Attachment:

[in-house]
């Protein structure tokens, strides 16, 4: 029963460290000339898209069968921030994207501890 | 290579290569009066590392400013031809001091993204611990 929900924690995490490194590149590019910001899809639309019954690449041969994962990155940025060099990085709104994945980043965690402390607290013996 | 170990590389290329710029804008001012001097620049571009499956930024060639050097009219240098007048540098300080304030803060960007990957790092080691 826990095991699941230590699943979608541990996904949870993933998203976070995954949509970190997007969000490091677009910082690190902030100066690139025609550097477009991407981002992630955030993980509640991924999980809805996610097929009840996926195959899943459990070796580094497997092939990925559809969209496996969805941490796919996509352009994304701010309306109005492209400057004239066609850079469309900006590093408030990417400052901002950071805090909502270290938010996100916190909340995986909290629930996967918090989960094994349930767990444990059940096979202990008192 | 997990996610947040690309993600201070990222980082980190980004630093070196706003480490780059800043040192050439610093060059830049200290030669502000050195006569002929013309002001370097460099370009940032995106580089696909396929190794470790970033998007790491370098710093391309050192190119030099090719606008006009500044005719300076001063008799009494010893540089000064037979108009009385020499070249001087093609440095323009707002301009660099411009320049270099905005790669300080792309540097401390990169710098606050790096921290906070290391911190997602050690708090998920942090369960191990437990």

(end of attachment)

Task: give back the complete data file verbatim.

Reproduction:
[in-house]
């Protein structure tokens, strides 16, 4: 029963460290000339898209069968921030994207501890 | 290579290569009066590392400013031809001091993204611990 929900924690995490490194590149590019910001899809639309019954690449041969994962990155940025060099990085709104994945980043965690402390607290013996 | 170990590389290329710029804008001012001097620049571009499956930024060639050097009219240098007048540098300080304030803060960007990957790092080691 826990095991699941230590699943979608541990996904949870993933998203976070995954949509970190997007969000490091677009910082690190902030100066690139025609550097477009991407981002992630955030993980509640991924999980809805996610097929009840996926195959899943459990070796580094497997092939990925559809969209496996969805941490796919996509352009994304701010309306109005492209400057004239066609850079469309900006590093408030990417400052901002950071805090909502270290938010996100916190909340995986909290629930996967918090989960094994349930767990444990059940096979202990008192 | 997990996610947040690309993600201070990222980082980190980004630093070196706003480490780059800043040192050439610093060059830049200290030669502000050195006569002929013309002001370097460099370009940032995106580089696909396929190794470790970033998007790491370098710093391309050192190119030099090719606008006009500044005719300076001063008799009494010893540089000064037979108009009385020499070249001087093609440095323009707002301009660099411009320049270099905005790669300080792309540097401390990169710098606050790096921290906070290391911190997602050690708090998920942090369960191990437990």